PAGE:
Document Type


Date of Degree

Fall 2010

Degree Name

PhD (Doctor of Philosophy)

Degree In

Speech and Hearing Science

First Advisor

Zebrowski, Patricia

First Committee Member

Goodman, Shawn

Second Committee Member

Gordon, Jean

Third Committee Member

Hurtig, Richard

Fourth Committee Member

Moon, Jerald

Fifth Committee Member

Tomblin, Bruce

Sixth Committee Member

Uc, Ergun


This research study examined motor control and procedural learning abilities in the oral and manual motor systems of adults who stutter, using people with Parkinson's disease, and age-matched controls as comparison groups. Participants in this study were asked to track a moving target on a computer screen with their jaw and with their dominant hand. Specifically, we compared their tracking accuracy for predictable and unpredictable signals. Procedural learning (defined as increased accuracy over time) was assessed by examining changes in tracking accuracy within a single tracking trial and between consecutive tracking trials of the same predictable condition.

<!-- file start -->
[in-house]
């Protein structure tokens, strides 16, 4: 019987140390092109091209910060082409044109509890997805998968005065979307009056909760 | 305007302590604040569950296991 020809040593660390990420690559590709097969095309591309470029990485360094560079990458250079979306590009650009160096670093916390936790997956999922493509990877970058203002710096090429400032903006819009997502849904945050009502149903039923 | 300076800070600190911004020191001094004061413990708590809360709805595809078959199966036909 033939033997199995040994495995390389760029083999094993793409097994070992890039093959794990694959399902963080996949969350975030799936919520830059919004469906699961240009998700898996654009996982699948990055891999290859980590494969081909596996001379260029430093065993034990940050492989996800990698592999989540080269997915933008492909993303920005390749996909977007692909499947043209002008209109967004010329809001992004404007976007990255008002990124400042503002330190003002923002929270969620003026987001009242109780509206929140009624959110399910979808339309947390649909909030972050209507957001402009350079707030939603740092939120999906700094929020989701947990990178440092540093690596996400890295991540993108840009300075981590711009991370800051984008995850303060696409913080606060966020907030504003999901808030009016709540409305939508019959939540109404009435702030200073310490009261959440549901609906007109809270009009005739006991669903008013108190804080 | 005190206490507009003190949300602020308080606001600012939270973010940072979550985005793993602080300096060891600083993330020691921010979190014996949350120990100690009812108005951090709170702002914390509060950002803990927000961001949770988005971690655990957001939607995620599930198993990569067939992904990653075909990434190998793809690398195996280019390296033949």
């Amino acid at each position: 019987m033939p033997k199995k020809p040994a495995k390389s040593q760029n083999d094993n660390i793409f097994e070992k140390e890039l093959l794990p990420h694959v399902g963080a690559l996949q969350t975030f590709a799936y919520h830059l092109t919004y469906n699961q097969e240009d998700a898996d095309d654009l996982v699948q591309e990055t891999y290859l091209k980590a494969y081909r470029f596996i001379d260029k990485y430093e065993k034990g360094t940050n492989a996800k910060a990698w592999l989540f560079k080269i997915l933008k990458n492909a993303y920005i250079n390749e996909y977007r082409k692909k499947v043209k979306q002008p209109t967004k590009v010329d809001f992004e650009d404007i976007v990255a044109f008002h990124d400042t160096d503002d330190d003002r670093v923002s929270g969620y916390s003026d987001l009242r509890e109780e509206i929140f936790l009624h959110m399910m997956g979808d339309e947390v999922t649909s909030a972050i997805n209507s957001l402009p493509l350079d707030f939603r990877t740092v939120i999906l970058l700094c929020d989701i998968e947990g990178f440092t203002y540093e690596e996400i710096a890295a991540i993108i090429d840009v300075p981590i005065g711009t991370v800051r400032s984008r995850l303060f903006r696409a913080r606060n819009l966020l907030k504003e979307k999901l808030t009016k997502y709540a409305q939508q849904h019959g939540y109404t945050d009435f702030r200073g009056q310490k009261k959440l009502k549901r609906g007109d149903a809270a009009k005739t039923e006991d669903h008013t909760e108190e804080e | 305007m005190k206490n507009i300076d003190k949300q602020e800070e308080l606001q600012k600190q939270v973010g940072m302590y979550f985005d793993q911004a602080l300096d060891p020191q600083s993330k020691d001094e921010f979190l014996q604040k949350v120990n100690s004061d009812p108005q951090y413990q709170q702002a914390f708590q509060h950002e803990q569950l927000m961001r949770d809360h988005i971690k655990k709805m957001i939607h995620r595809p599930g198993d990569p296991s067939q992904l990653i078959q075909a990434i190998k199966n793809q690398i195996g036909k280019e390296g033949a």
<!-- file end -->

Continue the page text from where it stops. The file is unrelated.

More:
There were two main findings in this study related to tracking accuracy and procedural learning in people who stutter (PWS) and age-matched controls (CPWS). First, our analyses revealed that there was no significant difference between PWS and CPWS in the accuracy of tracking of either predictable or unpredictable conditions for either the hand or the jaw, although a trend was observed in which PWS performed more poorly in both for decreased accuracy. Second, both PWS and CPWS showed evidence of procedural learning to the same extent.

There were two main findings in this study related to tracking accuracy and procedural learning in people who have Parkinson's disease (PPD) and age-matched controls (CPPD). First, tracking accuracy analyses revealed that PPD performed significantly more poorly than CPPD during jaw tracking of predictable conditions, but they were not significantly different from CPPD in jaw tracking of unpredictable conditions. During hand tracking PPD differed significantly from CPPD in tracking of both predictable and unpredictable conditions for their less accurate performance. Second, there was no significant difference between the two groups in the extent of procedural learning during jaw tracking. However, during hand tracking the PPD group improved less with time than the CPPD, suggesting that the PPD group had reduced procedural learning ability in the manual motor domain.

Lastly, age was found to be an important factor determining tracking accuracy in our participants. Younger participants (PWS and CPWS) in the age range of 18-40 years had significantly better accuracy of jaw and hand tracking than the older individuals (PPD and CPPD) in the age range of 57-79 years.


motor control, parkinson's disease, procedural learning, stuttering, visuomotor tracking


xi, 113 pages


Includes bibliographical references (pages 105-113).


Copyright 2010 Victoria Tumanova